Warren Buffett has made such an impression on value investors and insurance investors, that they think that float is magic. Write insurance, gain float, invest cleverly against the float, and make tons of money.
Now, the insurance industry in general has been a great place to invest, but we need to think about float differently. Float is composed of two things: claim reserves and premium reserves.
- Claim reserves are the assets set aside to satisfy all claims that likely will be made as of the current date.
- Premium reserves are the assets set aside representing prepaid premiums that have not been earned yet.
Claim reserves can be long, short or in-between. Last night’s article dealt with long claim reserves — asbestos, environmental, etc. Those reserves can be invested in stocks, real estate, long bonds, etc. But most claim reserves are pretty short, like a year or so for most personal insurance auto & home claims — those typically get settled in a year.
The there are classes of insurance business that are in-between — workers comp, D&O, E&O, commercial liability, business continuation, etc. Investing the claim reserves should reflect the length of time it will take until ultimate payoff.
The premium reserves are very short. If premiums are paid annually, the average period for the premium reserves is half a year. If premiums are paid more frequently, the average period for the float falls, but the premiums rise disproportionately to reflect the insurance company’s desire to have the full year’s premium on hand. It usually makes sense for policyholders to pay at the longest period allowed — thus, thinking about premium reserves as having a duration of half a year on average makes sense. Except auto — make that a quarter of a year.
Earnings financed by float should be divided into two pieces — non-speculative, and speculative. The non-speculative returns on float reflect what can be earned by investing in high quality bonds that match the time period over which the float will exist. Short for premium reserves, longer for claim reserves. So, the value of float is this:
Present value of (investment earnings of high quality duration-matched assets plus underwriting gains [or minus losses]).
This is a squishy calculation, because we do not know:
- the number of years to calculate it over
- future underwriting gains or losses
The speculative earnings from float come from assuming that float will stay at the same levels or grow over many years, and so the insurer invests more aggressively, assuming that float will be a permanent or growing thing. He speculates by financing stocks or whole businesses using the float that could reduce, or that could become more expensive.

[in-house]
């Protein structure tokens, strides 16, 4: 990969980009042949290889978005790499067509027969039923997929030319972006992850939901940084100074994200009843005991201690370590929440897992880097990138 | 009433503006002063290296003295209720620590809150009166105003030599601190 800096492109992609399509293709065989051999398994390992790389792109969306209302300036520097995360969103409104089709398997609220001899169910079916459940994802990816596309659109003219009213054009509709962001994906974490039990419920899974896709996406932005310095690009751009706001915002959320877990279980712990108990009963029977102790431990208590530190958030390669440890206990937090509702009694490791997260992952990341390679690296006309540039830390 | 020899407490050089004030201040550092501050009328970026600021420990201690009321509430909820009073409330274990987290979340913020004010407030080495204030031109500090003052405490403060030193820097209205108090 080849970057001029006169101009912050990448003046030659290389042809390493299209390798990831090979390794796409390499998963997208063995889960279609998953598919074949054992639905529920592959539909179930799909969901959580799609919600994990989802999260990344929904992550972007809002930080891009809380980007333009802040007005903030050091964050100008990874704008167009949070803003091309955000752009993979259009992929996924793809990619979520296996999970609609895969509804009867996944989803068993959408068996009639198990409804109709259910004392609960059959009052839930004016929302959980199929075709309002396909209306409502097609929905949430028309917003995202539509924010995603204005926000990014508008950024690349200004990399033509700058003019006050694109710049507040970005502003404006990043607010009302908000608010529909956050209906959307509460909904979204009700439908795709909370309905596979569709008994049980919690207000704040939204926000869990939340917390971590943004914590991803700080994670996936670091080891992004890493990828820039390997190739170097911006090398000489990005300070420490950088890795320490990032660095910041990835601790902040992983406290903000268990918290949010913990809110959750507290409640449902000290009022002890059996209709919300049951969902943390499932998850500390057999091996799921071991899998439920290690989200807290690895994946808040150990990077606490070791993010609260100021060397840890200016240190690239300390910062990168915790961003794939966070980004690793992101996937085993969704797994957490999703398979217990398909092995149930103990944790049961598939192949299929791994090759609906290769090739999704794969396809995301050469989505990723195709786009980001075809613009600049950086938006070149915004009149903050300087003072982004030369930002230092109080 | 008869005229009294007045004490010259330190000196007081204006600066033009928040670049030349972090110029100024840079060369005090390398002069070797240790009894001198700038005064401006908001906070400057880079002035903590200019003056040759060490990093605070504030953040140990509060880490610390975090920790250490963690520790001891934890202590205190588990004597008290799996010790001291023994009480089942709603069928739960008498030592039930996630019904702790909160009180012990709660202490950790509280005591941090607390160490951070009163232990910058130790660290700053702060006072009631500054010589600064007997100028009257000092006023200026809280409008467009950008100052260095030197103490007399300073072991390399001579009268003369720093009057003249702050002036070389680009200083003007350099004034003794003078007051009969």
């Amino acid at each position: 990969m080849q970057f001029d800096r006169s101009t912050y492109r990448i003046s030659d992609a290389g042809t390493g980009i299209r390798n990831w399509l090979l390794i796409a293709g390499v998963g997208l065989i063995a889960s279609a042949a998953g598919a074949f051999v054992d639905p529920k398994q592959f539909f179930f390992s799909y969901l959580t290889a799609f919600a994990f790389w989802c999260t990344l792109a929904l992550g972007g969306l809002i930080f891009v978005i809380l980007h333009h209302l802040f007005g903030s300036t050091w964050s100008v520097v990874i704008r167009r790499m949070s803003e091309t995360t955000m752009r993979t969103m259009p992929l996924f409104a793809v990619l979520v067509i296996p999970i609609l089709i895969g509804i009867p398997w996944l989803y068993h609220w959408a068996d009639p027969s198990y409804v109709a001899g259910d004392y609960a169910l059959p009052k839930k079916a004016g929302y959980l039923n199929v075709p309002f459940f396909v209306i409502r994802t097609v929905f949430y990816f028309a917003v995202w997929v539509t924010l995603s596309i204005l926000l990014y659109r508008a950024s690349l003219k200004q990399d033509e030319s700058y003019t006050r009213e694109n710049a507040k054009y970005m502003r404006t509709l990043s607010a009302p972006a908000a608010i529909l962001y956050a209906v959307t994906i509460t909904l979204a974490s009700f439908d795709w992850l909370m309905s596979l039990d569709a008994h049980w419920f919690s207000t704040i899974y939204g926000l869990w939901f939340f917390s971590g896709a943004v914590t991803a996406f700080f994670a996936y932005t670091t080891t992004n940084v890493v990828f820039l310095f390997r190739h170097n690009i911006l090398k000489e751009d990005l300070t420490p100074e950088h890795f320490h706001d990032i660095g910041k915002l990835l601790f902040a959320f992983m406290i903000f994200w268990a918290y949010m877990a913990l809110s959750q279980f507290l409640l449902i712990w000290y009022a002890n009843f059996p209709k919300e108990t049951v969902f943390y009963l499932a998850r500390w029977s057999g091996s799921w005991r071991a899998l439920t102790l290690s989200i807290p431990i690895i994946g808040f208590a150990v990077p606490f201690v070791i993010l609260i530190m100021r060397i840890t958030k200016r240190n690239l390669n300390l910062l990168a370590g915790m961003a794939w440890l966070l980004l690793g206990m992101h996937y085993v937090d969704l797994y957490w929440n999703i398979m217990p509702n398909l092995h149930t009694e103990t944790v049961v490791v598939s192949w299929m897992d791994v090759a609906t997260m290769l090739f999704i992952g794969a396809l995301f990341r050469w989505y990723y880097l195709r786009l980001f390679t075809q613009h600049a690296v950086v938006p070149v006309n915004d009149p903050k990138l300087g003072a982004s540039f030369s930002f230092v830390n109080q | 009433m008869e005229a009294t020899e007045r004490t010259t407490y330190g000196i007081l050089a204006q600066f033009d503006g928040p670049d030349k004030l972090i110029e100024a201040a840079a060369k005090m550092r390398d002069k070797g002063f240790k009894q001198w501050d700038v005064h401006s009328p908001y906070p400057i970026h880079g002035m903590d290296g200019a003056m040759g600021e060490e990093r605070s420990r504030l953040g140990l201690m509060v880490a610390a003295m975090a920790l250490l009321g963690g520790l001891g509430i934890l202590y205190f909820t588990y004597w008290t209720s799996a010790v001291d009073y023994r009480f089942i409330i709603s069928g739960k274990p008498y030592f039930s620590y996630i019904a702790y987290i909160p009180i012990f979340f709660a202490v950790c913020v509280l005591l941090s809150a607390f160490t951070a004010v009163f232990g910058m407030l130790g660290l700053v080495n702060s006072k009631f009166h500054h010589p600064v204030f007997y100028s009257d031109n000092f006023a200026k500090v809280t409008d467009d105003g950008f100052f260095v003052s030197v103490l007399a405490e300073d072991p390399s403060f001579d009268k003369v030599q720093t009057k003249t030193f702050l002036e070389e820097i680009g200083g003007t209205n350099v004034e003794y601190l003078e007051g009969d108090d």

How could that happen? P&C insurance often gets very competitive, and the cost of maintaining float in a soft underwriting environment is considerable. Also note the claim reserves mean that the company took a loss. That the company earns something while waiting to pay the loss does not help much. Far better that there were fewer losses and less float.
Smart P&C insurance companies reduce underwriting in soft markets, and in such a time, float will shrink. Let aggressive companies undercharge for bad business, and let them choke on it, while we make a little less money.
Well-run insurers let float shrink – they don’t depend on float being the same, much less growing. If it does grow, great! But don’t invest assuming it will always be there or grow forever. That way lies madness.
Berkshire Hathaway has benefited from intelligent underwriting and intelligent investment over a long period. That is not normal for insurance companies. That is why it has done so well. Float is a handmaiden to good results, but not worth the attention paid to it. After all, all insurance companies have float, but none have done as well as Berkshire Hathaway. Better you should focus on underwriting earnings rather than float.
Underwriting insurance produces premium float. Underwriting bad business produces claim reserve float. Float is not an unmitigated good. Good underwriting is an unmitigated good. So focus on underwriting, and not float.
Berkshire Hathaway has been in the fortunate position of having had wise underwriters, and and ability to expand into new markets for many years. Guess what, that was AIG up until 2003 or so. After that, they could not find more profitable markets to underwrite, and results began to deteriorate. They ran up against the limits of their ecosystem.
Buffett is a brighter man than Greenberg; he can consider a greater realm of possibilities in how to run an insurance conglomerate, and the results have been better. All that said, there is only so much insurance to underwrite in the world, and big insurers will eventually run out of places to write insurance profitably.
All that said — float is a sideshow. Focus on profitable underwriting — that is what drives the best insurers.